I use the theorem that a closed subspace, Y, of a complete space, X, is complete; also that an intersection of open subsets of a separable space is separable. The latter is true because a subset of the countably dense subset of the Polish space, X, is dense in the intersection subspace, Y. What remains to be shown is that the intersection subspace, Y, is complete. The intersection subspace, Y, with the restricted metric is the complement of a union of closed complement subspaces. Each of these is complete by the aforementioned theorem. Their union is complete, because far enough out in any Cauchy sequence, the points lie in one of the complements . Finally, the complement of a complete subspace of a complete space is complete. QED? Is there a simpler proof?

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    $\begingroup$ Every subspace of a Polish space is the intersection of open sets, because every subspace is the union of closed sets, because every set is the union of singleton sets and singleton sets are closed. Did you perhaps mean to say "intersection of countably many open subsets"? $\endgroup$ – bof Jul 11 '17 at 0:38
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    $\begingroup$ Why do you believe that "the complement of a complete subspace of a complete space is complete"? $\endgroup$ – Andreas Blass Jul 11 '17 at 2:10
  • $\begingroup$ A Polish space space is second countable so all of its subspaces are second countable (so separable as well). You need to do dome work with the countably many open sets, you need a new metric in general: the irrationals are such an intersection in the reals, but their usual metric is far from complete. But it is possible (using the technique in my answer ) to define an alternative complete metric. $\endgroup$ – Henno Brandsma Jul 11 '17 at 8:52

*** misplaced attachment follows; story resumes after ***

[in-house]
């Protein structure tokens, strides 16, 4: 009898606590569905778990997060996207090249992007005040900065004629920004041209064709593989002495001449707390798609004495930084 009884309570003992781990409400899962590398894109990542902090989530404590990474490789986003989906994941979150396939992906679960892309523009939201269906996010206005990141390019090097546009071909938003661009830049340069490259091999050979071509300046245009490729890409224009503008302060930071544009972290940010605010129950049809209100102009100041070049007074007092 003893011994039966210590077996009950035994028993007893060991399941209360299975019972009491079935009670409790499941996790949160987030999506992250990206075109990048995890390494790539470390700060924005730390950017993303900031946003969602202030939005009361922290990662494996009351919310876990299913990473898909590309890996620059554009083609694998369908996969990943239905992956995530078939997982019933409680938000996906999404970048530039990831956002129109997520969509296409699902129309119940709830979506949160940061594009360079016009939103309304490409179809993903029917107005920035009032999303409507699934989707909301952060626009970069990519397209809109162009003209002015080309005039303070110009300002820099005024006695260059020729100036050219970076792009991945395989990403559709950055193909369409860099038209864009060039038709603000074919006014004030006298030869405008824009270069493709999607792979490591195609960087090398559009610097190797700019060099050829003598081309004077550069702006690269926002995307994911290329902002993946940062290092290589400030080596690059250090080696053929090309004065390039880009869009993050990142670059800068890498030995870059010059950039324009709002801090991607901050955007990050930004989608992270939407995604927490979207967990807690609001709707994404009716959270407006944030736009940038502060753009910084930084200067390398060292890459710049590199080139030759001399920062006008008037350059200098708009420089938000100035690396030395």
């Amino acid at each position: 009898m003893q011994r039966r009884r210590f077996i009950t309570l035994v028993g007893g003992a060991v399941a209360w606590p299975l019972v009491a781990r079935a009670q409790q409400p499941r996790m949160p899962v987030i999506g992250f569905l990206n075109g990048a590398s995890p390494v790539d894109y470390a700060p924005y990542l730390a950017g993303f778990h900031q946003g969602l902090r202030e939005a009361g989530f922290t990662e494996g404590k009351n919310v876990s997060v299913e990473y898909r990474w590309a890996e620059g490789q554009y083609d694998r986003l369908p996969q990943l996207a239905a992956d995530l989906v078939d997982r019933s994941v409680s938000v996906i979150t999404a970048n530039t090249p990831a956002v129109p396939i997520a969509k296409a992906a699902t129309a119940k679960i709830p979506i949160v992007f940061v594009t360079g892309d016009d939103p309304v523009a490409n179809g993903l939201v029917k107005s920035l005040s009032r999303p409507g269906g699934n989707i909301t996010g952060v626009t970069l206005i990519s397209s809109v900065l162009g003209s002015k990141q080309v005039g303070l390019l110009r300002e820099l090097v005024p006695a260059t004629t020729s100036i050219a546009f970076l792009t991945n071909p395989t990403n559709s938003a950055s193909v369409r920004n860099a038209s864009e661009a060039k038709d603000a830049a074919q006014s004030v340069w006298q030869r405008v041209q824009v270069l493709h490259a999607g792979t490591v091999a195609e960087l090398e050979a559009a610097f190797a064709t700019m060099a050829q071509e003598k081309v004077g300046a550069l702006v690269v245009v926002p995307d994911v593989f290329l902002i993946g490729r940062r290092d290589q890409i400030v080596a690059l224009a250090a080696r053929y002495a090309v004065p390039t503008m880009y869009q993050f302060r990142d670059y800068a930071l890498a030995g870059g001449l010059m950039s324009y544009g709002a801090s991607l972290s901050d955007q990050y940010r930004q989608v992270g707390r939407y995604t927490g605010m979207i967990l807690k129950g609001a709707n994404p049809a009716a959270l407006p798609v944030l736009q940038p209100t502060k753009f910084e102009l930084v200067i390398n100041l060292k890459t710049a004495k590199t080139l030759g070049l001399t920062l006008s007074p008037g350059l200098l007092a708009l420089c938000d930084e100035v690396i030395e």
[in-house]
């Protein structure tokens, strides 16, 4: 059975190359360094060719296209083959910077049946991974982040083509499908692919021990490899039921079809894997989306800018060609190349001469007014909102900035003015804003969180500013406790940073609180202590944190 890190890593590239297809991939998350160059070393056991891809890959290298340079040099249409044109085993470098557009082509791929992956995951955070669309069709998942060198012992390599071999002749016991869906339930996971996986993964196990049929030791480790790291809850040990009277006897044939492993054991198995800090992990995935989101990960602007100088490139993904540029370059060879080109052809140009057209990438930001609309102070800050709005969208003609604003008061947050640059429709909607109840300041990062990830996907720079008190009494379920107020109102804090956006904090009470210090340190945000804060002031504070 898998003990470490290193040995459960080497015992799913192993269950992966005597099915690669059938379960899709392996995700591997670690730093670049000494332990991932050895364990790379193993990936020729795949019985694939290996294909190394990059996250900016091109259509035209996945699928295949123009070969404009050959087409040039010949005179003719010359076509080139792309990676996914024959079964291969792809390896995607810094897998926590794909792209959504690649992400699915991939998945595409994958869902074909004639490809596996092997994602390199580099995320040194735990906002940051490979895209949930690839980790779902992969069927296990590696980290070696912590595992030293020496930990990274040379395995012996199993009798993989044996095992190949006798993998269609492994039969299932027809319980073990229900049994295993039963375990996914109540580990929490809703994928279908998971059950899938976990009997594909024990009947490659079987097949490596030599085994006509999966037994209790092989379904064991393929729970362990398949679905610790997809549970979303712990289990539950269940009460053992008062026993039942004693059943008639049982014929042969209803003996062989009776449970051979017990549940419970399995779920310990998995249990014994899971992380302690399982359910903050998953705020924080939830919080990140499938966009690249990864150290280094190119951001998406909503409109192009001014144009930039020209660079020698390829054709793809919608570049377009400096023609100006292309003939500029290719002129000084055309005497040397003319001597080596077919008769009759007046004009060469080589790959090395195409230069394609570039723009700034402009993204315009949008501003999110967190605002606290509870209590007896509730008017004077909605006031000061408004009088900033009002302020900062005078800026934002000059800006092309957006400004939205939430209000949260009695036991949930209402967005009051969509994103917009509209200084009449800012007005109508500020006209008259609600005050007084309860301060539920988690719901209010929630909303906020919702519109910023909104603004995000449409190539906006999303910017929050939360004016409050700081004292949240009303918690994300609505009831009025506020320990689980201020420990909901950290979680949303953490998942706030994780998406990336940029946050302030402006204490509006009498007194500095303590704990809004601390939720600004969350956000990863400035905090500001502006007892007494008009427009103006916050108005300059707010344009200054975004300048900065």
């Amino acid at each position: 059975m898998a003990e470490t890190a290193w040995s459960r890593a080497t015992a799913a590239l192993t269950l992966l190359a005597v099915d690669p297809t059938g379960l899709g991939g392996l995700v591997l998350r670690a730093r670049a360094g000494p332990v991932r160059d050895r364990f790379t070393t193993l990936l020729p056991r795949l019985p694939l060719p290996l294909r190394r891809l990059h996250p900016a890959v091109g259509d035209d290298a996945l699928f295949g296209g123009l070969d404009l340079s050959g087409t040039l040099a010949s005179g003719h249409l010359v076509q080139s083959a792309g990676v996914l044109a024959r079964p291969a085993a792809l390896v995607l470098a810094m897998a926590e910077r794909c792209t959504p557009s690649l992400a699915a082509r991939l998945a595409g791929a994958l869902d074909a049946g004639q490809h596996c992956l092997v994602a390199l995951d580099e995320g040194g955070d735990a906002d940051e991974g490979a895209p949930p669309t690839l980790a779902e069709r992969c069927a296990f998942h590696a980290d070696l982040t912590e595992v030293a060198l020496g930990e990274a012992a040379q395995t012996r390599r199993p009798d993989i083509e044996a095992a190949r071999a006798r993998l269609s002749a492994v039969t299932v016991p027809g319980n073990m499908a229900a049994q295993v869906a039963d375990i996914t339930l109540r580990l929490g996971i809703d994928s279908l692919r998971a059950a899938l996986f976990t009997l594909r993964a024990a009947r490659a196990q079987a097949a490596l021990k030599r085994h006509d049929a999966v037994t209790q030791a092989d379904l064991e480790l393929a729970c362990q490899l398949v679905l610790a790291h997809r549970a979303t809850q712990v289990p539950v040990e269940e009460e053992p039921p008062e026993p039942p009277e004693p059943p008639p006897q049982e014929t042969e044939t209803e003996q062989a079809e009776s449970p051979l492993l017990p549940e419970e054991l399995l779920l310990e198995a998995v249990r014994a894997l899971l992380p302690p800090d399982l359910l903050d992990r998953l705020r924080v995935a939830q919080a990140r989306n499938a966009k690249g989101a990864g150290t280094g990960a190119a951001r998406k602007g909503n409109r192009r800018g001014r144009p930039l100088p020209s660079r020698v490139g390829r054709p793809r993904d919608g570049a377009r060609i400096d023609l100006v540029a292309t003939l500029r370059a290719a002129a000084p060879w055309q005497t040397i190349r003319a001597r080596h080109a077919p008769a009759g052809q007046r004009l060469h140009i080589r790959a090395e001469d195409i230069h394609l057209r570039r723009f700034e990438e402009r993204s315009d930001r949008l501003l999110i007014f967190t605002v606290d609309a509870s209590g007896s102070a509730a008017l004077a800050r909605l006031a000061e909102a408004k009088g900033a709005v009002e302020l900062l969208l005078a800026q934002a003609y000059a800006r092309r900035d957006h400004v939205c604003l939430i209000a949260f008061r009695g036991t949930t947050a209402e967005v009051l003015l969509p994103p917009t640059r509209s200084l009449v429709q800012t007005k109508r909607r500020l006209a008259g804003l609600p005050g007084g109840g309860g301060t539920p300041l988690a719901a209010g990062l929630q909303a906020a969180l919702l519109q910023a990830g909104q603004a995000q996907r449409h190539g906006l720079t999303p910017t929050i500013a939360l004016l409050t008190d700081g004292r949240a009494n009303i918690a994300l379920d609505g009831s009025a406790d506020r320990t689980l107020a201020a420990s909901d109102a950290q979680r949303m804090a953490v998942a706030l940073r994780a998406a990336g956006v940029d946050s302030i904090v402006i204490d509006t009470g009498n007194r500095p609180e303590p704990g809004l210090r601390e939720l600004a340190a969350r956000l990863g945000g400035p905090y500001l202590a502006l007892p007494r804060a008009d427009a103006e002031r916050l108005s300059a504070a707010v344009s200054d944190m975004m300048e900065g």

If $(X,d)$ is a complete metric space, and $A = \cap_n U_n$ is a countable intersection of open subsets of $X$, then we can define a new metric $d'$ on $A$, equivalent to the inherited metric $d$ on $A$ that is also complete, namely:

$d'(x,y) = d(x,y) + \sum_n \frac{1}{2^n} f_n(x,y)$ where $f_n(x,y) = \min(\left|\frac{1}{d(x,X\setminus U_n)}-\frac{1}{d(y,X \setminus U_n)}\right|, 1)$.

The $\min$ guarantees that the series always converges (also due to the $\frac{1}{2^n}$ parts). $d \le d'$ and $d'$ is $d$-continuous they induce the same topology. A Cauchy sequence cannot go near $X\setminus A$, because this causes the $\frac{1}{d(x,X \setminus U_n}$-terms to "explode".

I'll leave the details to you.

You could also check that $i(x) = (x, (\frac{1}{d(x, X\setminus U_n)})_n)$ is an embedding of $A$ into $X \times \mathbb{R}^{\mathbb{N}}$, such that $i[A]$ is closed. The metric I just gave is the inherited metric from the complete space $X \times \mathbb{R}^{\mathbb{N}}$, pulled back to $A$.


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